These Colorful Flowers Add Pizzazz To Any Dish Or Dessert

Who says fabulous has to be complicated?

Not us at Flower Power.

One little flower can update not only a table setting but sprinkle a dash of pizazz to any dish.

Which is why edible flowers can be an inventive hostess’ tour de force. 

Flowers have been used in cuisine since 140 BC. The Romans used violets and roses for salads, pretty garnishes and to decorate cakes. European, Middle Eastern and Asian cultures added flowers to beverages and cocktails for flavorings. Our ancestors also mixed them with butter or fruit preserves and added florals to marinades and  salad dressings. And even our favorite flower loving monarch -Queen Victoria – incorporated them into palace cuisine.

It’s no secret that flowers have medicinal properties. Roses are considered rich in antioxidants. Lavender calms the nervous system and is an aid to nausea.

A recent trend has people popping flowers into ice cube trays and ice pops. Two-second effort producing lasting results.  Poof. An ice cube becomes eye candy.

But even without that added health perk, using flowers in cuisine is fun.

In fact, a boring predictable salad suddenly becomes more interesting with the sprinkling of some vibrant yellow or purple blooms. I have literally taken greens, some dried cranberries or raspberries, sprinkles of goat cheese and added a few yellow and purple pansies – organic of course without pesticides – and voila – it turned drab into dynamic.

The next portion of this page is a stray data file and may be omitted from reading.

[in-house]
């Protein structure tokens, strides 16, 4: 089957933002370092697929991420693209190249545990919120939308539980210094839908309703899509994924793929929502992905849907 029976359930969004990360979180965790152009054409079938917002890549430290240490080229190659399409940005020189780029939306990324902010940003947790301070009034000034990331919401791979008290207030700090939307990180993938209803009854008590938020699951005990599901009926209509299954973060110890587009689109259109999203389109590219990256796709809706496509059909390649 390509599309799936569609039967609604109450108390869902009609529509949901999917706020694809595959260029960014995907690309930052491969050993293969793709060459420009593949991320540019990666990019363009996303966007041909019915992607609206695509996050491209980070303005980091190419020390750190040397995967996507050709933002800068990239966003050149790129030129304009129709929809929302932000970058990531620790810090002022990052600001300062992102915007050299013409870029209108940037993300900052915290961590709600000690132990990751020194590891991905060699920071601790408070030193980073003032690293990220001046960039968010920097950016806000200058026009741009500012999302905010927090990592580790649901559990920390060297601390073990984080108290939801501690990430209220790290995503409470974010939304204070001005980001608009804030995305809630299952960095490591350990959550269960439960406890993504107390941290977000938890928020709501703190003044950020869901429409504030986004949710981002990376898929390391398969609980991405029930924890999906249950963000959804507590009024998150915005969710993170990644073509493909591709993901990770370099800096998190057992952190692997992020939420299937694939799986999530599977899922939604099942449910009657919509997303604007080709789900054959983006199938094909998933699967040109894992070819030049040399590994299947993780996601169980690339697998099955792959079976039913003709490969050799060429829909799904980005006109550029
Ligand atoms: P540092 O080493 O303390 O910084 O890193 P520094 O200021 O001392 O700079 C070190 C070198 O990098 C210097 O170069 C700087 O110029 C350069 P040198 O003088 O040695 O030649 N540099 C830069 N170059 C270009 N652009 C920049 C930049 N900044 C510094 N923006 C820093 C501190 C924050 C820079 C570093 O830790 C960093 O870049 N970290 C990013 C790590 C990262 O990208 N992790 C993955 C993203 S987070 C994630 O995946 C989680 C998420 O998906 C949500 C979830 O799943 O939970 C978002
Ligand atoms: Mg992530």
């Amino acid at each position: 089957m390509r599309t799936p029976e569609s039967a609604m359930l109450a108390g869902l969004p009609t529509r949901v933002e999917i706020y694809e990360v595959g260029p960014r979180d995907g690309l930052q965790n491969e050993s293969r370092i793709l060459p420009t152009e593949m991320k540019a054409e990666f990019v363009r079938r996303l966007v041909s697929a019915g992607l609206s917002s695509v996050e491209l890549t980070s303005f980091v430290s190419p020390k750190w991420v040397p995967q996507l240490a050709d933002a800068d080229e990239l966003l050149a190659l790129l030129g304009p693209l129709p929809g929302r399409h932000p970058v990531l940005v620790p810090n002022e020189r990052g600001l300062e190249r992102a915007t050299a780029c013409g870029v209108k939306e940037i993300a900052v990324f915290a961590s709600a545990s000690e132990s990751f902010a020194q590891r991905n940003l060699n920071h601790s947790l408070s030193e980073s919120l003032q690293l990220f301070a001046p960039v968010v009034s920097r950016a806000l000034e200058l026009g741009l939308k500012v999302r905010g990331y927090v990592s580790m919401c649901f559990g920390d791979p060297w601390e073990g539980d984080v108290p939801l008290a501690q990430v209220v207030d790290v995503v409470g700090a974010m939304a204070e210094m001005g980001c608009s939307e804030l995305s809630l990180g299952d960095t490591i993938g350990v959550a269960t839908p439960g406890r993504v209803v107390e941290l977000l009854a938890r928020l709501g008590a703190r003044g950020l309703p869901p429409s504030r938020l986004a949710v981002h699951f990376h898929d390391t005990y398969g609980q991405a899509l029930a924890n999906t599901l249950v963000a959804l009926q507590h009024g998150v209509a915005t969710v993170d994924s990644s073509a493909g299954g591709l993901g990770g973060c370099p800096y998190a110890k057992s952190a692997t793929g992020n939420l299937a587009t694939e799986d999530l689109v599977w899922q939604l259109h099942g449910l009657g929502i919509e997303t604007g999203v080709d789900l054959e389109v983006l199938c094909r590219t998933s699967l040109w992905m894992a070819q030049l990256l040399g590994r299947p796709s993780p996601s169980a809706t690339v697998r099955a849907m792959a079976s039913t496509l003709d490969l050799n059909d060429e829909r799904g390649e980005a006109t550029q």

Angela Perkins

Other times when I didn’t have time to bake, I have bought cupcakes at the supermarket. By just pressing a pansy into the icing, it updates the overall look with visual excitement.  Or sugarcoat roses and other flowers for garnish. 

Or find your Monet and get some food coloring, a watercolor brush and paint a flower, as chef Angela Perkins did so beautifully. 

Or add them as flourishes to any hors d’oeuvres presentation.


So what do you have to know about using flowers? Here’s a quick guide courtesy of “Flower Power.” 

  1. Make sure the flowers are from organic farms so pesticides are not used. Preferably grown for consumption.  The flowers in your supermarket are not organic.
  2. For best flavor as well as visual optimization, pick them early in the morning – if not bought on line. Wilted and faded flowers  and unopened buds – can be more bitter.  Here are some  online service for edible flowers – Melissa’s Assorted Edible Flowers is a good bet on or go to Other places recommended are The Chef’s GardenGourmet Sweet Botanicals, or Marx
  3. When cooking with or serving edible flowers, clean them by washing them gently in a large bowl of cold water and letting them air dry on a paper towel. Use them immediately or store them in the refrigerator for up to a week in an airtight container lined with a damp paper towel
  4. Most flowers are only safe to eat in small amounts. reports that Johnny-jump-ups contain saponins while daylily flowers can be a diuretic. Do your homework and identify what you are eating. Make sure the flowers are clean by washing them and letting them air dry on a paper towel before using. Also, remove pistils and stamens from flowers before eating. or cooking. If you see wilting flower petals, remove them.
Angela Perkins

Never forget that food is visual. So have FUN with flowers.